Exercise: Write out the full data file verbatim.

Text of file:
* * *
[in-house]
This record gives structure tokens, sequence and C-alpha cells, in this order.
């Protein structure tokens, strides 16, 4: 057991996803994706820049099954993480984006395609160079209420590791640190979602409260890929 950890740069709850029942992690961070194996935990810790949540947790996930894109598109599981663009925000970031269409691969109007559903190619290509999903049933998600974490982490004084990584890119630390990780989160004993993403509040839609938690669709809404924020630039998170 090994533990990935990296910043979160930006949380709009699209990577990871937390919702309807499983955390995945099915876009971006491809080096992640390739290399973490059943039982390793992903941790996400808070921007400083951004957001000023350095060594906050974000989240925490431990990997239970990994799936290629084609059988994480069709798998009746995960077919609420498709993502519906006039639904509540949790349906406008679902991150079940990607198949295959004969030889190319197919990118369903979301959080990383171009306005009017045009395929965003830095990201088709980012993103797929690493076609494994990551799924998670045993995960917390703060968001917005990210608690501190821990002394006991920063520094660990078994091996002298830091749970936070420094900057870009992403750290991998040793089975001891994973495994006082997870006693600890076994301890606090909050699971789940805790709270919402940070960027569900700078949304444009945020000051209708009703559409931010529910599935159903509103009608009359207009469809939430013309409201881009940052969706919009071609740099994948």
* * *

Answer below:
[in-house]
This record gives structure tokens, sequence and C-alpha cells, in this order.
């Protein structure tokens, strides 16, 4: 057991996803994706820049099954993480984006395609160079209420590791640190979602409260890929 950890740069709850029942992690961070194996935990810790949540947790996930894109598109599981663009925000970031269409691969109007559903190619290509999903049933998600974490982490004084990584890119630390990780989160004993993403509040839609938690669709809404924020630039998170 090994533990990935990296910043979160930006949380709009699209990577990871937390919702309807499983955390995945099915876009971006491809080096992640390739290399973490059943039982390793992903941790996400808070921007400083951004957001000023350095060594906050974000989240925490431990990997239970990994799936290629084609059988994480069709798998009746995960077919609420498709993502519906006039639904509540949790349906406008679902991150079940990607198949295959004969030889190319197919990118369903979301959080990383171009306005009017045009395929965003830095990201088709980012993103797929690493076609494994990551799924998670045993995960917390703060968001917005990210608690501190821990002394006991920063520094660990078994091996002298830091749970936070420094900057870009992403750290991998040793089975001891994973495994006082997870006693600890076994301890606090909050699971789940805790709270919402940070960027569900700078949304444009945020000051209708009703559409931010529910599935159903509103009608009359207009469809939430013309409201881009940052969706919009071609740099994948």